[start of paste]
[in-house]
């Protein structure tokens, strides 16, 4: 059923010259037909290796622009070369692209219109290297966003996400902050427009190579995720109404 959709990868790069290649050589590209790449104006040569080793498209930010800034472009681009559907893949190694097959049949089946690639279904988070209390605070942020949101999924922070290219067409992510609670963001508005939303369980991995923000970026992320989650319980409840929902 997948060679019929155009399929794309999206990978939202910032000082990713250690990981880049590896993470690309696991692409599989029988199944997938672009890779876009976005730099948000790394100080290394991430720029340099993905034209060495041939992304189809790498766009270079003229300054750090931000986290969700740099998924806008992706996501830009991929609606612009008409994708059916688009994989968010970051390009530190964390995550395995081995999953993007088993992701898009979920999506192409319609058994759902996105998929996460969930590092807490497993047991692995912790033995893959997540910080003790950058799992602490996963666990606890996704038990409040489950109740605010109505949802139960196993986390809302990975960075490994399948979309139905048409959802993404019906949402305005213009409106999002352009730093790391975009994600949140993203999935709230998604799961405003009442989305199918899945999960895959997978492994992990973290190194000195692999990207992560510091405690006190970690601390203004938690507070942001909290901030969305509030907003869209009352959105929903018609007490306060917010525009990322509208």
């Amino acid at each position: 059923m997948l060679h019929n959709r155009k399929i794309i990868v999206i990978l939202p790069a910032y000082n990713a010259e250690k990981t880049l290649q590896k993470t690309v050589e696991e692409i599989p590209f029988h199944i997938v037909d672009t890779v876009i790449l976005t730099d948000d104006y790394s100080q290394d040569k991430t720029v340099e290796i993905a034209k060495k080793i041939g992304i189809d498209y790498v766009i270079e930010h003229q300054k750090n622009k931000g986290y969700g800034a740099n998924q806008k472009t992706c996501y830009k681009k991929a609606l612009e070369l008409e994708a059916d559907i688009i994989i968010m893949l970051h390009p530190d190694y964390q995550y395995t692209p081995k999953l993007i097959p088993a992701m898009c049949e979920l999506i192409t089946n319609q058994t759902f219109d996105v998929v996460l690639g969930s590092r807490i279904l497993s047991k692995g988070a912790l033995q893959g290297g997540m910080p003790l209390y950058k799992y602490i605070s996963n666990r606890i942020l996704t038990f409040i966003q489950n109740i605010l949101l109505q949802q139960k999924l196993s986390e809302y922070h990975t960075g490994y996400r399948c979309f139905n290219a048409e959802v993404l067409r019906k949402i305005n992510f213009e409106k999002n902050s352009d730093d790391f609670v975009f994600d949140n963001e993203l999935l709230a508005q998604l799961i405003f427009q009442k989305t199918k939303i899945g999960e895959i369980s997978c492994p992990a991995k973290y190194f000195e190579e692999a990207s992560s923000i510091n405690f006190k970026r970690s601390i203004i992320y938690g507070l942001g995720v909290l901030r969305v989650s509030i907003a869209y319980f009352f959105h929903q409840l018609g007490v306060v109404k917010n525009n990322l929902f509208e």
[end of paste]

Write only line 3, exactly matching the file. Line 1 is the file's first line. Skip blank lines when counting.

């Amino acid at each position: 059923m997948l060679h019929n959709r155009k399929i794309i990868v999206i990978l939202p790069a910032y000082n990713a010259e250690k990981t880049l290649q590896k993470t690309v050589e696991e692409i599989p590209f029988h199944i997938v037909d672009t890779v876009i790449l976005t730099d948000d104006y790394s100080q290394d040569k991430t720029v340099e290796i993905a034209k060495k080793i041939g992304i189809d498209y790498v766009i270079e930010h003229q300054k750090n622009k931000g986290y969700g800034a740099n998924q806008k472009t992706c996501y830009k681009k991929a609606l612009e070369l008409e994708a059916d559907i688009i994989i968010m893949l970051h390009p530190d190694y964390q995550y395995t692209p081995k999953l993007i097959p088993a992701m898009c049949e979920l999506i192409t089946n319609q058994t759902f219109d996105v998929v996460l690639g969930s590092r807490i279904l497993s047991k692995g988070a912790l033995q893959g290297g997540m910080p003790l209390y950058k799992y602490i605070s996963n666990r606890i942020l996704t038990f409040i966003q489950n109740i605010l949101l109505q949802q139960k999924l196993s986390e809302y922070h990975t960075g490994y996400r399948c979309f139905n290219a048409e959802v993404l067409r019906k949402i305005n992510f213009e409106k999002n902050s352009d730093d790391f609670v975009f994600d949140n963001e993203l999935l709230a508005q998604l799961i405003f427009q009442k989305t199918k939303i899945g999960e895959i369980s997978c492994p992990a991995k973290y190194f000195e190579e692999a990207s992560s923000i510091n405690f006190k970026r970690s601390i203004i992320y938690g507070l942001g995720v909290l901030r969305v989650s509030i907003a869209y319980f009352f959105h929903q409840l018609g007490v306060v109404k917010n525009n990322l929902f509208e």